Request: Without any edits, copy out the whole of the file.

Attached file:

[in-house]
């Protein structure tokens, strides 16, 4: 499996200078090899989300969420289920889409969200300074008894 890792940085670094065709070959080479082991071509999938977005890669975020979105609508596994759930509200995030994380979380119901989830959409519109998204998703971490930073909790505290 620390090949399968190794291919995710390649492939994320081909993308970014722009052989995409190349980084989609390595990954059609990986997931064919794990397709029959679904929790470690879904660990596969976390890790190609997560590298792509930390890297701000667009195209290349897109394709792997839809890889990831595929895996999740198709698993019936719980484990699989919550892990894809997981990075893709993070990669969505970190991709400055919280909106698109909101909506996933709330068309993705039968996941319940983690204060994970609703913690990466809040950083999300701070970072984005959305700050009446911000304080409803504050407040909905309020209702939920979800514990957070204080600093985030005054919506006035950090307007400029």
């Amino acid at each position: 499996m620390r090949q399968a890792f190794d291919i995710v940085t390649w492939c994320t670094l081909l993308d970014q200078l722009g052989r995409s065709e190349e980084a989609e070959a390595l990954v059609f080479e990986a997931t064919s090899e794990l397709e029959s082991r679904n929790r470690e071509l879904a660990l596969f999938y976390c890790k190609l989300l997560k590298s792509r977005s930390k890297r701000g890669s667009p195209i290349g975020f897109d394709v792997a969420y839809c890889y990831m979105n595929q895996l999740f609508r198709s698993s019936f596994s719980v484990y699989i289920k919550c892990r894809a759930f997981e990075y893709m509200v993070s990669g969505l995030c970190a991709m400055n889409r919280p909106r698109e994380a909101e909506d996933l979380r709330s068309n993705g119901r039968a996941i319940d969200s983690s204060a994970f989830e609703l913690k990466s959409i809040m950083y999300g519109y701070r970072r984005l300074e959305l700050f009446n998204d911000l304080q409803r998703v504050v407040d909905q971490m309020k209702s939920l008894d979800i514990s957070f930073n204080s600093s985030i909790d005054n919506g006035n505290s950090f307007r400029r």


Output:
[in-house]
């Protein structure tokens, strides 16, 4: 499996200078090899989300969420289920889409969200300074008894 890792940085670094065709070959080479082991071509999938977005890669975020979105609508596994759930509200995030994380979380119901989830959409519109998204998703971490930073909790505290 620390090949399968190794291919995710390649492939994320081909993308970014722009052989995409190349980084989609390595990954059609990986997931064919794990397709029959679904929790470690879904660990596969976390890790190609997560590298792509930390890297701000667009195209290349897109394709792997839809890889990831595929895996999740198709698993019936719980484990699989919550892990894809997981990075893709993070990669969505970190991709400055919280909106698109909101909506996933709330068309993705039968996941319940983690204060994970609703913690990466809040950083999300701070970072984005959305700050009446911000304080409803504050407040909905309020209702939920979800514990957070204080600093985030005054919506006035950090307007400029």
């Amino acid at each position: 499996m620390r090949q399968a890792f190794d291919i995710v940085t390649w492939c994320t670094l081909l993308d970014q200078l722009g052989r995409s065709e190349e980084a989609e070959a390595l990954v059609f080479e990986a997931t064919s090899e794990l397709e029959s082991r679904n929790r470690e071509l879904a660990l596969f999938y976390c890790k190609l989300l997560k590298s792509r977005s930390k890297r701000g890669s667009p195209i290349g975020f897109d394709v792997a969420y839809c890889y990831m979105n595929q895996l999740f609508r198709s698993s019936f596994s719980v484990y699989i289920k919550c892990r894809a759930f997981e990075y893709m509200v993070s990669g969505l995030c970190a991709m400055n889409r919280p909106r698109e994380a909101e909506d996933l979380r709330s068309n993705g119901r039968a996941i319940d969200s983690s204060a994970f989830e609703l913690k990466s959409i809040m950083y999300g519109y701070r970072r984005l300074e959305l700050f009446n998204d911000l304080q409803r998703v504050v407040d909905q971490m309020k209702s939920l008894d979800i514990s957070f930073n204080s600093s985030i909790d005054n919506g006035n505290s950090f307007r400029r």